Back at the Case farm, Goldie has finished the morning dishes. She walks out to her garden at the side of the house to pick string beans and comes back into the house. It is such a beautiful day that she decides to take the beans out on the porch and sits down in her rocker to snap the beans for supper. She is enjoying the quiet when she hears a roaring sound off in the distance that is growing louder and louder. Since it is such a beautiful sun shiny morning, she doesn't think it could be a storm approaching, so she wonders what in the world could be making such a noise.

Goldie stands up, looks around the corner of the porch and sees two helicopters coming up the back road to the farm. Underneath the choppers on the dirt road, is a fleet of trucks and vans coming towards the farmhouse in a cloud of dust. A loud noise overhead startles her and she looks up to see a large twin engine airplane, a DC-3, circling as if it is going to land in the cow pasture. The first helicopter rotates and land on her front yard. The second and larger chopper lands just behind the first. Goldie, standing on the front porch with the string bean pan still in her hands, watches all this in amazement.

The rotors from the choppers throw loose straw and grass into the air. As the rotors of the nearest chopper spin down, the side door flys open and three people jump out; a middle-aged movie director, a young female assistant and a young male assistant. A half dozen people get out of the second helicopter and start looking around the farm. The large twin-engine airplane has also touched down in the pasture and is taxiing up to the barbed-wire fence just the other side of the choppers. As the airplane swings around the airstair door opens and a dozen or so more men and women pile out. By this time, several large semi-trucks (Peterbuilts) and a couple of vans are pulling into the farmyard from off of the dirt road.

A small Jewish looking man with a Van Dyke beard and a heavy Yankee accent, approaches the front porch where Goldie is standing. She has a blank stare on her face and her mouth is hanging open. String beans are scattered all over the front porch. The man introduces himself as Speil Steinberg, the famous Hollywood director. He explains that he and his film crew are in the process of shooting a movie called "Her Majesty for a Day," which is the life story of a famous game show host named Billy Growler.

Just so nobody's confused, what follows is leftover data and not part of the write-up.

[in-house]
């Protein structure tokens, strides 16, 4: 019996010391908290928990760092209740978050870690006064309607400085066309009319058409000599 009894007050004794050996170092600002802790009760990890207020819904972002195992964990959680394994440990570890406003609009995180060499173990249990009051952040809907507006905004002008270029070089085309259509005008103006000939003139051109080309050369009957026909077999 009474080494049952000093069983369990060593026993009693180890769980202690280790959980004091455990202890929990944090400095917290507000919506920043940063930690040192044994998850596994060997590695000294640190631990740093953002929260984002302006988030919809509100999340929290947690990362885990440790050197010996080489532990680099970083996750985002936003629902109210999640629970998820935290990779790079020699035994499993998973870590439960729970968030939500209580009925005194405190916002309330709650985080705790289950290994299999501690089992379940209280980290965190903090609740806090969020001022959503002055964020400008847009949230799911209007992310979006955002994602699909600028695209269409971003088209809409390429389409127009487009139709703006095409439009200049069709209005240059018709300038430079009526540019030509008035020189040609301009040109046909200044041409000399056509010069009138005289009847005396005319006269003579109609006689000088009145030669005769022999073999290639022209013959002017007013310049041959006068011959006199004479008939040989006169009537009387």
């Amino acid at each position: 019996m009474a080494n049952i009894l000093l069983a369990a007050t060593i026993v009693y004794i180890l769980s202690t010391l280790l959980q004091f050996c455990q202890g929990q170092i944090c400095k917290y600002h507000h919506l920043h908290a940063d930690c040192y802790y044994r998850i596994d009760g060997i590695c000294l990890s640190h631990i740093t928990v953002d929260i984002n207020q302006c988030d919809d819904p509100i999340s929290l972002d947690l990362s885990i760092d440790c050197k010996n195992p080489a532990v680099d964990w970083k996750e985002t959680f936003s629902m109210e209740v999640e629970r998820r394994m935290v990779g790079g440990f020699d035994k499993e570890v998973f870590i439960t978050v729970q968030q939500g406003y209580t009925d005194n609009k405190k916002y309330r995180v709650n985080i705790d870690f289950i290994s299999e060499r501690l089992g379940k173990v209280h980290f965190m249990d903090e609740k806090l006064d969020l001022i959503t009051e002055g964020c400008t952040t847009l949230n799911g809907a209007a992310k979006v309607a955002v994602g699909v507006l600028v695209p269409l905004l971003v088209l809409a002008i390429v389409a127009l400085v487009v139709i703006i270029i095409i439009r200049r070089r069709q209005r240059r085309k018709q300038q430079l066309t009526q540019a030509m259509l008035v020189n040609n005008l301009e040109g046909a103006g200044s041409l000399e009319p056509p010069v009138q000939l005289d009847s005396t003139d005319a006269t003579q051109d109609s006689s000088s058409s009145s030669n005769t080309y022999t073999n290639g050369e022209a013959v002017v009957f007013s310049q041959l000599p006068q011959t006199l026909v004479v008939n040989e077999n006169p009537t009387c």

The director goes on to explain that they had made arrangements to film the scene where Billy goes to congratulate a farm wife who won the grand prize in the national "Her Majesty for a Day" contest on an Iowa farm. The problem, the director continues, is that the bank has foreclosed on the farm property which they were going to use, boarded it up and told the sheriff to run off any trespassers. So now they do not have a location on which to film those scenes. The movie company had given up and was headed back to Hollywood when the director spotted the Case farm from the helicopter. It's a perfect location, the director tells Goldie, and that they will pay her $10,000 if she will let them use her property for one day to film this key scene in the movie.

Goldie is quiet for a few minutes, wishing that Pa (Chev) were here so they could decide about this together. Turning to the director, she asks skeptically, can you pay that in cash? The director, throwing his arms in the air, says sure, sure, whatever it takes. Goldie says, okay then, we have a deal and reaches out with her right hand to shake on it. The director tells Goldie that he would appreciate it if she and any others on the farm would stay out of the way as things get pretty hectic during a shot. She assures him that she is the only one on the farm right now and she will not get in their way. Turning to the truck drivers, actors and crew which have now gathered in a large semicircle around them, Steinberg yells, set it up, we're go for a shoot. A loud cheer comes from the crowd as they turn to unload the trucks and begin setting up equipment.